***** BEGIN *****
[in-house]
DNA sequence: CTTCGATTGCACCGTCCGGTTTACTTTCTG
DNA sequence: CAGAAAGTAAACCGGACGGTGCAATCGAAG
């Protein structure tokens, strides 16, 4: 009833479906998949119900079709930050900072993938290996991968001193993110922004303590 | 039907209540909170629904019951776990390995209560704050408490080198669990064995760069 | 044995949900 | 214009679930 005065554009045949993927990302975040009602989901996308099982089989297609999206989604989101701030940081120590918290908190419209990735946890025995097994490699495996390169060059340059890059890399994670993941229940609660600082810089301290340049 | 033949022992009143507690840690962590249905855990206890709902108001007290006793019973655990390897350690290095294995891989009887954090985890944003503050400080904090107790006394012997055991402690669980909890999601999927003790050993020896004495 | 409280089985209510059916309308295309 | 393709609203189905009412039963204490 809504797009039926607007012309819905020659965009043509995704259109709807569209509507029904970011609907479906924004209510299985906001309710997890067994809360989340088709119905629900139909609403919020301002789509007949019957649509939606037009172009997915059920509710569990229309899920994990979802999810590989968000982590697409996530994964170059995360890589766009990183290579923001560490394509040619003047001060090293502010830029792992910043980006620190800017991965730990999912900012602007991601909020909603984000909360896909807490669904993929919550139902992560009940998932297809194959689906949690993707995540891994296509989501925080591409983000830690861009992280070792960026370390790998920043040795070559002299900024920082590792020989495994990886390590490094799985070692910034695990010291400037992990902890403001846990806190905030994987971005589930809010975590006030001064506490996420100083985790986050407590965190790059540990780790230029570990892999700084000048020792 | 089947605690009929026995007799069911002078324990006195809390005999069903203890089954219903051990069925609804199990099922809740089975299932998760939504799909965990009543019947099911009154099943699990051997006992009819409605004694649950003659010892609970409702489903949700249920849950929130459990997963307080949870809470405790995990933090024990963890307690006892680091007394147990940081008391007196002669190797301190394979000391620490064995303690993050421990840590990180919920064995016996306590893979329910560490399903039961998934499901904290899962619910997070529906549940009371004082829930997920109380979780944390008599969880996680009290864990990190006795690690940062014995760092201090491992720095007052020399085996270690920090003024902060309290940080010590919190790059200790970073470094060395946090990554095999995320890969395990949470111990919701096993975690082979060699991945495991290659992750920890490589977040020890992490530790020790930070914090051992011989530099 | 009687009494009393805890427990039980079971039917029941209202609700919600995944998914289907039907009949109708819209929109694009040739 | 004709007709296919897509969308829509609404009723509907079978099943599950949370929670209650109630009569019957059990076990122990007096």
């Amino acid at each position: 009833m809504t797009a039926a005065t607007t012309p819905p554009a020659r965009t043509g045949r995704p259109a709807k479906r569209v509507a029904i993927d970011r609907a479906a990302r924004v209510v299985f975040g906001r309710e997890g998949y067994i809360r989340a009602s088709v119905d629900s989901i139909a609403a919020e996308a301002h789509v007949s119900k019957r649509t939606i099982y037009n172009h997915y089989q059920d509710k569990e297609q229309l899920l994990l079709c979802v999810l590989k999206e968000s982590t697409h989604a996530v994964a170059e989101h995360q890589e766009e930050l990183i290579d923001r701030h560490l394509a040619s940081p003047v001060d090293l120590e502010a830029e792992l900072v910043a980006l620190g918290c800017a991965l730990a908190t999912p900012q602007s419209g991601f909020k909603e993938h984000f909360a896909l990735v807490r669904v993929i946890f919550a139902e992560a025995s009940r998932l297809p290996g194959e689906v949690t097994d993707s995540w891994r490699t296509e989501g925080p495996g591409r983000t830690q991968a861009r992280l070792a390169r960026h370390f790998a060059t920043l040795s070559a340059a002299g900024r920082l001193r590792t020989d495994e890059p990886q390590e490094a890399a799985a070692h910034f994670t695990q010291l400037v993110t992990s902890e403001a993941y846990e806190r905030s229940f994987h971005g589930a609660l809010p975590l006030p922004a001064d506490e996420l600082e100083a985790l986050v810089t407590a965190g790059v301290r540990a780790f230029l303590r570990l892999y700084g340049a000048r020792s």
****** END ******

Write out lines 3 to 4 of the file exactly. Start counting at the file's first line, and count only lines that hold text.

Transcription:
DNA sequence: CAGAAAGTAAACCGGACGGTGCAATCGAAG
């Protein structure tokens, strides 16, 4: 009833479906998949119900079709930050900072993938290996991968001193993110922004303590 | 039907209540909170629904019951776990390995209560704050408490080198669990064995760069 | 044995949900 | 214009679930 005065554009045949993927990302975040009602989901996308099982089989297609999206989604989101701030940081120590918290908190419209990735946890025995097994490699495996390169060059340059890059890399994670993941229940609660600082810089301290340049 | 033949022992009143507690840690962590249905855990206890709902108001007290006793019973655990390897350690290095294995891989009887954090985890944003503050400080904090107790006394012997055991402690669980909890999601999927003790050993020896004495 | 409280089985209510059916309308295309 | 393709609203189905009412039963204490 809504797009039926607007012309819905020659965009043509995704259109709807569209509507029904970011609907479906924004209510299985906001309710997890067994809360989340088709119905629900139909609403919020301002789509007949019957649509939606037009172009997915059920509710569990229309899920994990979802999810590989968000982590697409996530994964170059995360890589766009990183290579923001560490394509040619003047001060090293502010830029792992910043980006620190800017991965730990999912900012602007991601909020909603984000909360896909807490669904993929919550139902992560009940998932297809194959689906949690993707995540891994296509989501925080591409983000830690861009992280070792960026370390790998920043040795070559002299900024920082590792020989495994990886390590490094799985070692910034695990010291400037992990902890403001846990806190905030994987971005589930809010975590006030001064506490996420100083985790986050407590965190790059540990780790230029570990892999700084000048020792 | 089947605690009929026995007799069911002078324990006195809390005999069903203890089954219903051990069925609804199990099922809740089975299932998760939504799909965990009543019947099911009154099943699990051997006992009819409605004694649950003659010892609970409702489903949700249920849950929130459990997963307080949870809470405790995990933090024990963890307690006892680091007394147990940081008391007196002669190797301190394979000391620490064995303690993050421990840590990180919920064995016996306590893979329910560490399903039961998934499901904290899962619910997070529906549940009371004082829930997920109380979780944390008599969880996680009290864990990190006795690690940062014995760092201090491992720095007052020399085996270690920090003024902060309290940080010590919190790059200790970073470094060395946090990554095999995320890969395990949470111990919701096993975690082979060699991945495991290659992750920890490589977040020890992490530790020790930070914090051992011989530099 | 009687009494009393805890427990039980079971039917029941209202609700919600995944998914289907039907009949109708819209929109694009040739 | 004709007709296919897509969308829509609404009723509907079978099943599950949370929670209650109630009569019957059990076990122990007096």